HL Deb 17 November 2003 vol 654 cc1767-9

2.43 p.m.

Baroness Sharp of Guildford asked Her Majesty's Government:

Why students who become disabled during their period of study are denied access to disability benefits available to students who are disabled at the outset of their studies.

The Parliamentary Under-Secretary of State, Department for Work and Pensions (Baroness Hollis of Heigham)

My Lords, it is not the case that students who become disabled during their period of study are treated differently from those who are disabled at the outset.

Baroness Sharp of Guildford

My Lords, I thank the Minister for that reply, but can she explain the catch-22 situation that arises for some students? For example, a student who gets a bad sports injury and is out of studies for a year, or perhaps a little longer, is not eligible to claim student benefit because he is not studying. Equally, he is not eligible to claim income support; he is still classed as a student because he wishes to return to study. He is not eligible to claim job seeker's allowance because he is not in a position to seek work; nor is he eligible to claim incapacity benefit because he has no contribution record. The student is eligible to claim disability living allowance but, due to the assessment process in such situations, it may take a year before he is assessed. Therefore, there is a real problem about on what the student should live in the mean time.

Baroness Hollis of Heigham

My Lords, the noble Baroness is right to say that the source of funding for students who become disabled while at university will change. Certainly, for the first 60 days of their temporary withdrawal from university, they would be eligible for their student support to continue to roll over. For the next 60 to 195 days, they would be eligible for discretionary or hardship funding from local authorities and may be able to tap disability living allowance. After six months, they are eligible for income support and housing benefit if they meet the qualifying means tests.

Lord Campbell of Croy

My Lords, would not the situation be improved or rectified if assessment for disabilities was made at the earliest opportunity after disablement occurs?

Baroness Hollis of Heigham

Yes, my Lords, there is no dispute about that. At present, a student who becomes disabled while at university can qualify for funding from disability living allowance, disabled student allowances and so forth. Perhaps one half of all disabled students are able to benefit from additional funding, which is about £20,000 a year beyond student educational loan support.

The difference between disability and sickness is that there is a longer period of dependency on forms of support, whether financial, physical or personal help. That is why, inevitably, there is—in my view, properly—a period of assessment in order to make that distinction.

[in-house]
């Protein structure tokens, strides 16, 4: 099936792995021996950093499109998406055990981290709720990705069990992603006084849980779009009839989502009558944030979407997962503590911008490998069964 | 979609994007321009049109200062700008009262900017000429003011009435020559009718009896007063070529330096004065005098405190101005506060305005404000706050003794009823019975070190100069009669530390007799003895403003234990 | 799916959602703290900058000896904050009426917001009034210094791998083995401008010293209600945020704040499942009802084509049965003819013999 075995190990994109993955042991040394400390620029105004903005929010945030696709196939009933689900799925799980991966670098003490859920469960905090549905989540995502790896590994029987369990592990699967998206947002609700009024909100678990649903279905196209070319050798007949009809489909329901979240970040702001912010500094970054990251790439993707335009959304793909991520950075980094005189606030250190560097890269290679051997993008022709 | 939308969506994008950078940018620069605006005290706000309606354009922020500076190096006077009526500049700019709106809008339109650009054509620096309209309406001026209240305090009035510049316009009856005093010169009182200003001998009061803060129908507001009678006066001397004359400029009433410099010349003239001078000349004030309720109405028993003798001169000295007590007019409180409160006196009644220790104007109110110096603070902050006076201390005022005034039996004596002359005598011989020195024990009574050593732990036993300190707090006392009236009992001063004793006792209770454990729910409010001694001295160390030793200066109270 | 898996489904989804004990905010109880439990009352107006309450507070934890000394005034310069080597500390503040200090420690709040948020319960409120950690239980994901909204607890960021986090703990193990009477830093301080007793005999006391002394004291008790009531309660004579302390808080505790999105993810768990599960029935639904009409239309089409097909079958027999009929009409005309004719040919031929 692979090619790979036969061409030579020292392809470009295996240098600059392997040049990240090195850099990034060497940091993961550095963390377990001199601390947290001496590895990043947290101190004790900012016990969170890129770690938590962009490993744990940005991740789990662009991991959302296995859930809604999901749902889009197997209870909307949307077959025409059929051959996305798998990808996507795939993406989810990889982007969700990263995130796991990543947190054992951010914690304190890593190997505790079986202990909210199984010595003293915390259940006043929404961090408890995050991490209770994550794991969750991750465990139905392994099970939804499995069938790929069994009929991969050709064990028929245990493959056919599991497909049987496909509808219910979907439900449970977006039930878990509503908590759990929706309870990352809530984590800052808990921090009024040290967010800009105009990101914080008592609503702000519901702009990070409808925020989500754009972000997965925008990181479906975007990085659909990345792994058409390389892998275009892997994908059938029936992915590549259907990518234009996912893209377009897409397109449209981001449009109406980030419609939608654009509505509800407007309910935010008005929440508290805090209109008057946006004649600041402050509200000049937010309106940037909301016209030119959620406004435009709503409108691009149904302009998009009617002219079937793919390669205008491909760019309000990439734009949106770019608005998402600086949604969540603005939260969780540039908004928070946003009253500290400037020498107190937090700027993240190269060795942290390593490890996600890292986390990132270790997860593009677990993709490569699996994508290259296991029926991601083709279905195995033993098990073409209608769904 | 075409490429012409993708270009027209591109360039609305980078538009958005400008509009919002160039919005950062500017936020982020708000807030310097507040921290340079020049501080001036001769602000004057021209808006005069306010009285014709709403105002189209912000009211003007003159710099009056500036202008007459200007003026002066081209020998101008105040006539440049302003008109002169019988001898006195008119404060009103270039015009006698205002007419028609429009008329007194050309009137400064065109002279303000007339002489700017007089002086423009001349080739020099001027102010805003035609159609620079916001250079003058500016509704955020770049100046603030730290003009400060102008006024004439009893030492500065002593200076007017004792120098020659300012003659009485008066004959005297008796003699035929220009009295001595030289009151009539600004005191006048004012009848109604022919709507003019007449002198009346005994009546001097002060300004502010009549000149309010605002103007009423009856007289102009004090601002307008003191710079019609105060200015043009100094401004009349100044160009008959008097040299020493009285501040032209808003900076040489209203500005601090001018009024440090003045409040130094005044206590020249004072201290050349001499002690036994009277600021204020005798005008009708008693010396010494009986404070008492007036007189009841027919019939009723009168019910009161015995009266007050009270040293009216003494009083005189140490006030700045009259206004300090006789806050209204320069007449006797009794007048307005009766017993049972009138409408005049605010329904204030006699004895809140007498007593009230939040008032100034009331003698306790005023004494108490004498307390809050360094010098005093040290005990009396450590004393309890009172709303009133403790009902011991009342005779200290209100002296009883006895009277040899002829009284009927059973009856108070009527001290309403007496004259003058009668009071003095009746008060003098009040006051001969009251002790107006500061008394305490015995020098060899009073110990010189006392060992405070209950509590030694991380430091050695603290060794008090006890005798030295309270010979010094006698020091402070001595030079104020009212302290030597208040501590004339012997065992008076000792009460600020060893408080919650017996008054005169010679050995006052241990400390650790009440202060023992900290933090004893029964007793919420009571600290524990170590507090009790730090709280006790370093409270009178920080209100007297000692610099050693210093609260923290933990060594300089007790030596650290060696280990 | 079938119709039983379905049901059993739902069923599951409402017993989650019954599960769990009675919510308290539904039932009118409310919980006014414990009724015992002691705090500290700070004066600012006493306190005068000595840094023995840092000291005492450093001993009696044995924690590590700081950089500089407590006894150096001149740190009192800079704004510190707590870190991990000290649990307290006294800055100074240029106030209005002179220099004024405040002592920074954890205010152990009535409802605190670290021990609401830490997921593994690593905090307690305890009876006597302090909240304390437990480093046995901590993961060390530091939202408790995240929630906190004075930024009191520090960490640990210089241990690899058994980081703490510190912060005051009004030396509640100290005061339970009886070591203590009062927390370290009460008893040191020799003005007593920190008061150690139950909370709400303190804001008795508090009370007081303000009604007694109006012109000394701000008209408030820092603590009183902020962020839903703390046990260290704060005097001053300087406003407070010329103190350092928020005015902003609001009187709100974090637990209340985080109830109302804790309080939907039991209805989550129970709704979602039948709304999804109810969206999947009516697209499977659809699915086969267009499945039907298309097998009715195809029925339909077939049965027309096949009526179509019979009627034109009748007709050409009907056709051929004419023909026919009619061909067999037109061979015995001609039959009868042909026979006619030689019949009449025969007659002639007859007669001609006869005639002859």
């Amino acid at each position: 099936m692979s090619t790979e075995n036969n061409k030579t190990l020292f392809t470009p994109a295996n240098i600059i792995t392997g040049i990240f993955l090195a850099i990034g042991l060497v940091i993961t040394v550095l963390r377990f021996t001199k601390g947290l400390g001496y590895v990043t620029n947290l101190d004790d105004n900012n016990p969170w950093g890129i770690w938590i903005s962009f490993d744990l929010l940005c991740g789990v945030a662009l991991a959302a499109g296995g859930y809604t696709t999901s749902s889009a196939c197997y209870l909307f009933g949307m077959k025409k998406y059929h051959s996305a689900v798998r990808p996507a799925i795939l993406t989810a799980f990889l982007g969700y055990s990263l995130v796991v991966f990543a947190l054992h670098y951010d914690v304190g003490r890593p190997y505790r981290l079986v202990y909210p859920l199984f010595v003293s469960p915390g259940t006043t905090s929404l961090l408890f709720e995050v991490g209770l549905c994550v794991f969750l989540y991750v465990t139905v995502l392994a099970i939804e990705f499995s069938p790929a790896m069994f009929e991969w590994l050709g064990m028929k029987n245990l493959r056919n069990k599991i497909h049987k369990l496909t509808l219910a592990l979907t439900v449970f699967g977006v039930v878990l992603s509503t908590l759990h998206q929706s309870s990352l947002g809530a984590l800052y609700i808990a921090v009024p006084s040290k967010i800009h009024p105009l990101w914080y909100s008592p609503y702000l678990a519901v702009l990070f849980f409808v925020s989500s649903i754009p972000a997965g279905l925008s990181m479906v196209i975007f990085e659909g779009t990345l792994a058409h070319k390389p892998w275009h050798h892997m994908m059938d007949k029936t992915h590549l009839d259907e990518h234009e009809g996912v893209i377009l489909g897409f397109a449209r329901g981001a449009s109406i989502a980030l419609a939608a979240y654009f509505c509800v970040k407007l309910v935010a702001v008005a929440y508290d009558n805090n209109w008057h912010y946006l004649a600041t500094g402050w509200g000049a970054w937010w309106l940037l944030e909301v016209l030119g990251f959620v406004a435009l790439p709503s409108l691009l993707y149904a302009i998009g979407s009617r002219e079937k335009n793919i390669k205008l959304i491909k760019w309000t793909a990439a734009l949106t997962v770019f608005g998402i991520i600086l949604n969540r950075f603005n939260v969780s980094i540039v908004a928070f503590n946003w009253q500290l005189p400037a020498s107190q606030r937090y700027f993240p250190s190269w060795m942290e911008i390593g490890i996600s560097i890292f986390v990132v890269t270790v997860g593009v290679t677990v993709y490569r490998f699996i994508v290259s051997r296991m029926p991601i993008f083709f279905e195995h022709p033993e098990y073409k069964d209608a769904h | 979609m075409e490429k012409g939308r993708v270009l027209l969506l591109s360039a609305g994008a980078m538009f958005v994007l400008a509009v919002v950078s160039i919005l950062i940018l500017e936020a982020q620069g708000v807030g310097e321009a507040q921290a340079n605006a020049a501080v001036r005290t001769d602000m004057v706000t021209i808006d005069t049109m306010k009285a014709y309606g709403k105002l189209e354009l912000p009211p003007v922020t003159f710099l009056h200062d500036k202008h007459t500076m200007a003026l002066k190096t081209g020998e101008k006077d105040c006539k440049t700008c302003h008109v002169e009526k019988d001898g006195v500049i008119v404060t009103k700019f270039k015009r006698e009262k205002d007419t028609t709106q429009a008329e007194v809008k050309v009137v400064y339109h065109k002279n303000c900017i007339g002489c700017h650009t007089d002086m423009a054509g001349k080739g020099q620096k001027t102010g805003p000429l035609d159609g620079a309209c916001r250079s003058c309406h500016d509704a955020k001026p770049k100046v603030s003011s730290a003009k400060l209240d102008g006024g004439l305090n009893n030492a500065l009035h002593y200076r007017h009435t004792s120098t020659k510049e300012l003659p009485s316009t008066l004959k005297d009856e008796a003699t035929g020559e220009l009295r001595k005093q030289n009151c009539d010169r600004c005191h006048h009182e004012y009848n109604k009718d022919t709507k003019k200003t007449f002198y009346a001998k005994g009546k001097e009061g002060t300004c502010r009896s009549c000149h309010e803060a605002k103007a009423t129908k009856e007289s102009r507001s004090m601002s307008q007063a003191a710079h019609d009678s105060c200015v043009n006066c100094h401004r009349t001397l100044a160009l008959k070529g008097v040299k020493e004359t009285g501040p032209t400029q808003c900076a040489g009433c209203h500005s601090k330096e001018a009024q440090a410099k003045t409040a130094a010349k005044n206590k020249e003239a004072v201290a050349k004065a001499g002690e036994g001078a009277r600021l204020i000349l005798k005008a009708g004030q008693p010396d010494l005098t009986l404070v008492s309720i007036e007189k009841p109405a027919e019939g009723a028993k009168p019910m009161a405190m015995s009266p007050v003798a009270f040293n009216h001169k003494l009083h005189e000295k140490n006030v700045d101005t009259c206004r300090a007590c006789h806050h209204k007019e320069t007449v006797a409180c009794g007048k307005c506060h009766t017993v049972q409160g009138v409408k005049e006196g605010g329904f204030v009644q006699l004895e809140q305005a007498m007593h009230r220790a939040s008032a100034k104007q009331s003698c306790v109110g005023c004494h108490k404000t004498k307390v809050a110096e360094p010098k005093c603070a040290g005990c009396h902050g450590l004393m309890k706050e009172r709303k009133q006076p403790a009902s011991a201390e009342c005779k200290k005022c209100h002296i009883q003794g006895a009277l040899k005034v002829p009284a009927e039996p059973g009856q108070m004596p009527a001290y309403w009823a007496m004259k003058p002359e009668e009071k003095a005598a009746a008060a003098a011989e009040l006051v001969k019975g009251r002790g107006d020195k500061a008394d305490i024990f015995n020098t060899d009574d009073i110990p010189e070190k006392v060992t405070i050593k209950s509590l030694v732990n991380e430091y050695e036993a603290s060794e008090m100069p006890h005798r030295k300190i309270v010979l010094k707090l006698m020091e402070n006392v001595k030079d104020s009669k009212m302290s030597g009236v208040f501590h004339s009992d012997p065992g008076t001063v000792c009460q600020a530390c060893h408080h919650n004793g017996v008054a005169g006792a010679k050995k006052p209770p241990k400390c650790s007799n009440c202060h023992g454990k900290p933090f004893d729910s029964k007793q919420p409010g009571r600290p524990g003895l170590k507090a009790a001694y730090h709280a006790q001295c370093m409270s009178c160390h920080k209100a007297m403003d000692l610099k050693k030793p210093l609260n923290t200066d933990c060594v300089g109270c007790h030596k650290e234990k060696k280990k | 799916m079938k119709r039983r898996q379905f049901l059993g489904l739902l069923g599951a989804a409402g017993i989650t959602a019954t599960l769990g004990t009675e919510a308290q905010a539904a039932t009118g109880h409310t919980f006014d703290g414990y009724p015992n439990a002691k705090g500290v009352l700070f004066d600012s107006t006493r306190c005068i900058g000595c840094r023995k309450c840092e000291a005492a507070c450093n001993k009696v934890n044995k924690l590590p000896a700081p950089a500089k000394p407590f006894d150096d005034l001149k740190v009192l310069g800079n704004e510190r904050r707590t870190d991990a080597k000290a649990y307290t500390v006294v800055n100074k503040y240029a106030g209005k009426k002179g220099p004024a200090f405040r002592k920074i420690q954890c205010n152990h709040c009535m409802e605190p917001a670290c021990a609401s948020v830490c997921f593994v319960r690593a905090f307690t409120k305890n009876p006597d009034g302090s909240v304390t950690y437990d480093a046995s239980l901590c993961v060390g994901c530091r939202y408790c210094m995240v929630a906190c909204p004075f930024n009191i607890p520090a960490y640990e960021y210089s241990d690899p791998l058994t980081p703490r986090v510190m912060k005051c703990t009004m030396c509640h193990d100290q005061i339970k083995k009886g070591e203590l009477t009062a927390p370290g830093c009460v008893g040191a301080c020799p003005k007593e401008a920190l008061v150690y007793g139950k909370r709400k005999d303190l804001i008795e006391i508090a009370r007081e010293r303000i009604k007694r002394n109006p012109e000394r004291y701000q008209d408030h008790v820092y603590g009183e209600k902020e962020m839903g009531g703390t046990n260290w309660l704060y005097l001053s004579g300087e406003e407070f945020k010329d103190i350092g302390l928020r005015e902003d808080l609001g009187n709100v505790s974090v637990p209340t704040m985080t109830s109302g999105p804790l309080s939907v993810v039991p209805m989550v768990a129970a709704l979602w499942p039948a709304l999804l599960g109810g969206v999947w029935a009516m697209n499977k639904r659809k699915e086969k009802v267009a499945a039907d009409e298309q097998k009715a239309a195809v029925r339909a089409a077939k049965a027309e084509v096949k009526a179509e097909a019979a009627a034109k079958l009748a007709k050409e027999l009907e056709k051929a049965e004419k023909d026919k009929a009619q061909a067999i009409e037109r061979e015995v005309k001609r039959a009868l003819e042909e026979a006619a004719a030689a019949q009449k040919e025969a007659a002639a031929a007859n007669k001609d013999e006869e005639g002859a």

Lord Skelmersdale

My Lords, as I understand the problem, disabled full-time students can claim income support only if they qualify for disability premium or severe disability premium when they have been incapable of working for 28 weeks, as the noble Baroness said; or—this is odd—they qualify for disabled student allowance because they are deaf. Why are the deaf especially singled out? I repeat, deaf.

Baroness Hollis of Heigham

My Lords, the noble Lord has made his point well. Students generally look to the educational system, not the social security system, for financial support while at university. However, in addition, there is a range of financial allowances for disabled students, which include DLA at £100 a week, disabled student allowances that can go up to £15,000 per year, as well as travel funds and additional hardship funds. The point about deafness is that an immediate assessment can be made, particularly if it is a permanent disability.

The problem remains that students meet the same criteria for assessment for disability as all other disabled people. Students are discriminated against neither positively nor negatively, whether before or after university, or within or outside university. All are asked to meet the same rules of eligibility for disability living allowance and income support.

Lord Addington

My Lords, is it true that students who are over the age of 25 who become disabled have no rights to incapacity benefit if they have not paid two full years of National Insurance contributions? That must be very difficult for those late entrants who move straight on from undergraduate to postgraduate studies.

Baroness Hollis of Heigham

My Lords, as the noble Lord will know, to be eligible for incapacity benefit, a person must have the appropriate National Insurance credits. When your Lordships discussed these issues a couple of years ago, we decided—encouraged by the noble Lord, Lord Rix—to ensure that people starting university with a long-standing disability would receive youth incapacity benefit rather than the old SDA; that is, if the disability was incurred before the ages of 16 or 18. That was regarded as very helpful for young people.

If someone has never qualified for incapacity benefit by virtue of having no National Insurance credits, he or she would be entitled to income support in the usual way.